Sunday, 30 December 2012

Types of light

So, to start things off again, not really a practical post here... more of a thought post.

Have you ever really thought about the different types of light? I don't mean tungsten, daylight etc. Rather, more generally, the broad forms of lighting which can result in a final image?

It's obvious, but I think it still bears thinking about:

1. Ambient light
2. Ambient minus Controllable Ambient
3. Ambient minus Controllable Ambient plus Flash
4. Flash alone (which is really just a version of the one above)

1. Ambient light

In any non-studio situation, I'll always look to make the ambient light do the heavy lifting for the lighting of an image. If you want to light with ambient though, you've got to start thinking in terms of direction and quality of light. Positioning a model next to a window is the classic example of doing this. This step, when done well, is the first step to rising above the everyday photographer who just clicks a photo of what is in front of him or her, without thought about how to improve the quality and direction of the light.

2. Ambient minus Controllable Ambient

The next stage is thinking about how you can control your ambient. This can give you a touch more flexibility than purely the idea of moving into good light. So what can this mean? Example might be to switch off lights and purely use daylight through a window. It might be equally to close a window, and purely use internal lighting. Similarly, using a diffuser in front of a window which is streaming direct sunlight into a building would be another example. I'd also include the use of a reflector in this, where the reflector is reflecting ambient light. This step is the first step to moving on from being a basic ambient light photographer, to being someone who crafts and controls the light around them. This is a fundamental step to great photography.

3. Ambient minus Controllable Ambient plus Flash

This further stage is where it really starts to get interesting. You now have the power to control ambient light almost completely, subject to having sufficiently powerful lighting. Subtlety is the absolute key here though, and it should always be your approach to work through step 1 and step 2 before coming to step 3, although I do have a habit of jumping to step 3 then working backwards when speed is important. I've called step 3 the addition of "Flash" but it's any light source. For most photographers now, that'll mean flash, but for many it can mean constant sources of light such as Tungsten, Halogen, HMI, Fluorescent etc.

The fundamental point to step 3 is the fact that suddenly you're adding new light that wasn't there when you walked onto the location. This can be immensely subtle, such as a small hair light or background light just to bring a subject out, although they're still lit by ambient light in the main.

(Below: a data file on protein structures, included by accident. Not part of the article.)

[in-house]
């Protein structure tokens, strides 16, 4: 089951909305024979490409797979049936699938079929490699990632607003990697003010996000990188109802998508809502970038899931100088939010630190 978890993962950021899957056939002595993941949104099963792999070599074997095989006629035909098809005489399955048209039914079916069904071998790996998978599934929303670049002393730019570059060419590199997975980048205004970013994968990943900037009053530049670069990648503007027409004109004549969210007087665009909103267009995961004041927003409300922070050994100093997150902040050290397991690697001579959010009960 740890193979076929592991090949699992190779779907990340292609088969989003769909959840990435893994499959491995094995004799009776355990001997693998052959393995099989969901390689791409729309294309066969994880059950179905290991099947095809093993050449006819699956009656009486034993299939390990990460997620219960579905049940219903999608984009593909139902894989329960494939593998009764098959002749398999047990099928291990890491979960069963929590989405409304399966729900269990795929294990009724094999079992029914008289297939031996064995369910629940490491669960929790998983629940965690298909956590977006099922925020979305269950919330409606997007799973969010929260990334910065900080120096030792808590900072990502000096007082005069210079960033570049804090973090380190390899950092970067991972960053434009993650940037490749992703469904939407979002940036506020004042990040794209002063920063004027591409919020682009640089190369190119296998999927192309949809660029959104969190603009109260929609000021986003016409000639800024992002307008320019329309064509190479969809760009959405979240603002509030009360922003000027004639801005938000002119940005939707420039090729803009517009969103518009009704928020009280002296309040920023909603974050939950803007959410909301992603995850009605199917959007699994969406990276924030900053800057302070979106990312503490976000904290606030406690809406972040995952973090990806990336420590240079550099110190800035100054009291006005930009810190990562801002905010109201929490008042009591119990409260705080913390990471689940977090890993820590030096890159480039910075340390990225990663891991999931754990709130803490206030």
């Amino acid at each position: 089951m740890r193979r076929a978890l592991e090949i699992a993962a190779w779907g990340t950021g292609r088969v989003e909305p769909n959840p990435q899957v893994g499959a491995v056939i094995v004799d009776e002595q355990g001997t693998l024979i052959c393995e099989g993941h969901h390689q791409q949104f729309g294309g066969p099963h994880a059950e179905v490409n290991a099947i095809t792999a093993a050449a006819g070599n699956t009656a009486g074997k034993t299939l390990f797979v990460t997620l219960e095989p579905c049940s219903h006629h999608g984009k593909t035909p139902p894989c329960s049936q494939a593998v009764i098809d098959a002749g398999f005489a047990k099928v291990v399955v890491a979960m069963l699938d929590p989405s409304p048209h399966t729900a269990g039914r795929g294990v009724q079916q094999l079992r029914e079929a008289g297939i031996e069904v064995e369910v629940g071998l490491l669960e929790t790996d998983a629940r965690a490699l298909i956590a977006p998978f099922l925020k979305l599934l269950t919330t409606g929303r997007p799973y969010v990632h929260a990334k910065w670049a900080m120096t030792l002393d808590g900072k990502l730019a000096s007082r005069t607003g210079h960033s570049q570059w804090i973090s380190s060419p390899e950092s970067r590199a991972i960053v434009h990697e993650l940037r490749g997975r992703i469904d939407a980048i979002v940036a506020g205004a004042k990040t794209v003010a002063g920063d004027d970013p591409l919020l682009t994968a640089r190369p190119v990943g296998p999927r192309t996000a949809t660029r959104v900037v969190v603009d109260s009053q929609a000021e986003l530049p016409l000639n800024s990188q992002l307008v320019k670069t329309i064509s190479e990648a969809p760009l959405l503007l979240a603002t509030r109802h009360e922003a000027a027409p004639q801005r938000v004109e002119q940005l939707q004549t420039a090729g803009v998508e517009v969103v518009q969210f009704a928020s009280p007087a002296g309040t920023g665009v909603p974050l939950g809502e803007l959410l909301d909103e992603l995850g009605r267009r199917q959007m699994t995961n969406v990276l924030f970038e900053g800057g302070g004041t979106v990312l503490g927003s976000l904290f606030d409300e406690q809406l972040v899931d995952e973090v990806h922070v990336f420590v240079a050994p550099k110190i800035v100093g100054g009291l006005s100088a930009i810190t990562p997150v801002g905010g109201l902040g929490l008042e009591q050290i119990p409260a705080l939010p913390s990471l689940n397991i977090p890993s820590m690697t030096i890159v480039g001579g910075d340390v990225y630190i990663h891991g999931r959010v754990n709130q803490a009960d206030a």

But sometimes subtlety isn't what you're after, and that's the exciting thing about adding your own light. Suddenly you have the opportunity to build light on top of ambient light, and by doing so, you're controlling the level of ambient. I've found people seem to have trouble with this, so I thought I'd try the approach of this bar graph:

Think of the height of the graph as your overall exposure. If you underexpose, your bars wouldn't reach the top of the graph, and if you overexposed, the bars would go right over the top of the graph. This graph simply assumes there is a correct desired exposure of some form which is indicated when the bars accurately touch the very top of the graph.

So as you can see, if you're only using ambient light such as on the left bar, then it's contributing 100% to your exposure. However, as you add flash power progressively, you can see that the level of contribution from the ambient is decreased. The reality is that you're adding flash power then adjusting the camera to correct for it, which is thereby reducing the ambient light taken in.

You should now see that there is a fantastic opportunity to use a flash light as key and ambient as fill. If you want subtle flash effects, you only slightly overpower the ambient light and it should have a "clean ambient" feel to it, while if you want a contrasty and dark feel, then you significantly overpower the ambient light with flash. Another way to think of it is that you have absolute control of the contrast ratio between your flash and the ambient, right up to the available power of your flash. The more contrasty you want the scene, the more you overpower the ambient, and thereby reduce the fill light coming from ambient.

4. Flash alone

Flash alone is slightly a myth. If you had enough light to focus your camera, then there is likely some form of ambient. Essentially though, this would be studio photography, where you're working in a dark room with ambient heavily overpowered by studio flashes. Why is there a distinct difference here? Well it's a whole different ballgame, because you're suddenly in the position of doing all the work with no ambient to do the heavy lifting. As such, it becomes more about light modifiers, reflectors, diffusers etc.

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